The question of accessibility relates to his initially reluctant use of patois. In ‘Tales of the Islands’, taken from the collection In the Green Night (1962), the poetic voice moves between Creole and standard English, finding a complex resonance in the way the poet blends lyrical and narrative modes:

The fete took place one morning in the heights
For the approval of some anthropologist.
The priests objected to such savage rites
In a catholic country; it was quite ironic.
[Chapter V]
Poopa, da’ was a fete! I mean it had
Free rum free whisky and some fellers beating.
… … … ….
Generation has its angst, but we has none’
And wouldn’t let the comma in edgewise.
[Chapter VI]

As Walcott moves towards artistic maturity, however, there is an unmistakeably increasing and confident use of patois in poems such as ‘Sainte Lucia’ (1976) and ‘The Schooner Flight’ (1979):

In the empty schoolyard
Teacher dead today
The fruit rotting
Yellow on the ground,
Dyes from Gauguin
the pomme-arc dyes
the earth purpule,
the ochre roads
Still waiting in the sun
For my shadow
Oh, so you is Walcott?
You is Roddy brother?
Teacher Alix son?
And the small rivers
With important names.
(Sainte Lucia).

Craftsmanship is very important to Walcott: although he does use free verse in some of the later poems, his essential commitment to classical form shines through. Critics have pointed to his mastery of iambic pentameter as creating a disparity between form and content. As contemporary Caribbean poet Edward Kamau Braithwaite explains, a “hurricane does not roar in pentameter”. Such poets would prefer calypso rhythms and oral drumbeats, which invoke a response from the local audience—an appropriate “representation”, in Braithwaite’s terms, “of a nation in revolution”.

Against such tendencies, Walcott’s poetry clearly reflects his rootedness in European tradition and literature; his acceptance of that heritage is, however, never whole-hearted. His poems explore the inner conflict between native culture and an imperial tradition imbibed from books, dramatising both a personal and historical quest for identity. Themes of exile, estrangement, and isolation predominate, although Walcott’s consciousness of his poetic obligations towards his homeland spurs reflections on the Caribbean culture and society, as well as beautiful, multifarious description of its landscape.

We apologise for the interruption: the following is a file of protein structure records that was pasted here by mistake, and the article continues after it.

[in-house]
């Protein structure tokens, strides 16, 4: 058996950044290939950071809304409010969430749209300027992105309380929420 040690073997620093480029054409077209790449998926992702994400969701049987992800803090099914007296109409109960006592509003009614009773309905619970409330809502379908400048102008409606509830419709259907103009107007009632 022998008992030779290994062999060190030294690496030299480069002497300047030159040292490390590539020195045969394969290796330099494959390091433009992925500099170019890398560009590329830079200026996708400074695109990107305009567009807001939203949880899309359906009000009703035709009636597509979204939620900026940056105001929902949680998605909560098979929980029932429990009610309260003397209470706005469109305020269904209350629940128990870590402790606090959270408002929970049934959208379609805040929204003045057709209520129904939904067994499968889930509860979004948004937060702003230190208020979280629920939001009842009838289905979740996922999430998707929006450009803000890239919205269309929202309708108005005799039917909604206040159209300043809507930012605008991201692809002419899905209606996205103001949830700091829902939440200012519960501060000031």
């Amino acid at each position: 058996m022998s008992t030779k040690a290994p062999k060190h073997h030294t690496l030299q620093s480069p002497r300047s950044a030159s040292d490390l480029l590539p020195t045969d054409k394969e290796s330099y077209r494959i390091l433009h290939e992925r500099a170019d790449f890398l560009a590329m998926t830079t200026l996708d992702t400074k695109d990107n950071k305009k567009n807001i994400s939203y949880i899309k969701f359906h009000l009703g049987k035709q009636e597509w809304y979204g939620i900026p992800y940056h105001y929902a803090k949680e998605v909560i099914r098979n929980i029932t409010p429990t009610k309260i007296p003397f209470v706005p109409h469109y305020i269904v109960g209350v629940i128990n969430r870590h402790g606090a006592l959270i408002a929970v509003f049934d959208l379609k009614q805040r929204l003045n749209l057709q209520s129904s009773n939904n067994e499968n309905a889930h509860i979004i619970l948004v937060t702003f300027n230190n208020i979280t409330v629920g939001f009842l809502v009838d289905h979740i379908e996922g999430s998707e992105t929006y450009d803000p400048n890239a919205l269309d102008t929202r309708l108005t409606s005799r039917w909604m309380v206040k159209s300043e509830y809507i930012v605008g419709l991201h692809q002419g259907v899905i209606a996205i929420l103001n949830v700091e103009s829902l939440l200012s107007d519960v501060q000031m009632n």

Walcott’s poetry is highly self-exploratory, an effort to relate his own experience as a poet to the larger literary world through his personification of various literary archetypes. He is at once Crusoe, Friday, Shabine, Adam, Stephen Dedalus, and Odysseus. Colonised like Friday, learning his master’s language to turn it against him, he also resembles Crusoe in the sense that the island he inhabits is not his native land—he has come from somewhere else. As such, he is a lonely wanderer like Stephen and Odysseus. All these figures metamorphose into each other, acquiring new meanings.

As regards the themes, one of the central concerns of Walcott is the legacy of Caribbean history, or its non-history and cultural fragmentation. The Caribbean artist has no ancestral myths, no glorious past to look back to—and yet, paradoxically, no subject has occupied the Caribbean artist so much as his own history. Like Joyce, Walcott considers history a kind of nightmare, but it takes a central role in his poems, not as a documentation of dead facts but as a living presence. In the 'The Schooner Flight’, Shabine, an autobiographical representation of Walcott and the Caribbean nation, meets History personified. The sailor poet tries to relate himself to History but it does not recognise a Creole:

I met History once, but he ain’t recognise me,
A parchment Creole…
I confront him and shout, Sir Shabine!